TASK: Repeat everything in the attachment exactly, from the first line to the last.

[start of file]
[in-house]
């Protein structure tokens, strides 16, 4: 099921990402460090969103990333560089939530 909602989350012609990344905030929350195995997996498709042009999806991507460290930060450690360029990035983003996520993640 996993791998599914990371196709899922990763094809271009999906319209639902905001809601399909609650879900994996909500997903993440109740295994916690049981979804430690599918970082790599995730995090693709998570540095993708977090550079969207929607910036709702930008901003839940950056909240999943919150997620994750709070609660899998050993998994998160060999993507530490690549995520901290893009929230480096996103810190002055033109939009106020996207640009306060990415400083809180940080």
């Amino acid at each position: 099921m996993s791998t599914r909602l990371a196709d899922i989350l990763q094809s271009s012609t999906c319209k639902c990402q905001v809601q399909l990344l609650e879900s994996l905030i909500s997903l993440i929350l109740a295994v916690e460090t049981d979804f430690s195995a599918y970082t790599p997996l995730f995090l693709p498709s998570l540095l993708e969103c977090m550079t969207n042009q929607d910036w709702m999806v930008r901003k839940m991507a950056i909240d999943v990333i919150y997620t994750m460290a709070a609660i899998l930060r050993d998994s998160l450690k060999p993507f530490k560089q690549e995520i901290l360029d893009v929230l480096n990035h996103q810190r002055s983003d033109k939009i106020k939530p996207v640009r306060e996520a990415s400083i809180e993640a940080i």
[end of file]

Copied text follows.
[in-house]
């Protein structure tokens, strides 16, 4: 099921990402460090969103990333560089939530 909602989350012609990344905030929350195995997996498709042009999806991507460290930060450690360029990035983003996520993640 996993791998599914990371196709899922990763094809271009999906319209639902905001809601399909609650879900994996909500997903993440109740295994916690049981979804430690599918970082790599995730995090693709998570540095993708977090550079969207929607910036709702930008901003839940950056909240999943919150997620994750709070609660899998050993998994998160060999993507530490690549995520901290893009929230480096996103810190002055033109939009106020996207640009306060990415400083809180940080």
């Amino acid at each position: 099921m996993s791998t599914r909602l990371a196709d899922i989350l990763q094809s271009s012609t999906c319209k639902c990402q905001v809601q399909l990344l609650e879900s994996l905030i909500s997903l993440i929350l109740a295994v916690e460090t049981d979804f430690s195995a599918y970082t790599p997996l995730f995090l693709p498709s998570l540095l993708e969103c977090m550079t969207n042009q929607d910036w709702m999806v930008r901003k839940m991507a950056i909240d999943v990333i919150y997620t994750m460290a709070a609660i899998l930060r050993d998994s998160l450690k060999p993507f530490k560089q690549e995520i901290l360029d893009v929230l480096n990035h996103q810190r002055s983003d033109k939009i106020k939530p996207v640009r306060e996520a990415s400083i809180e993640a940080i």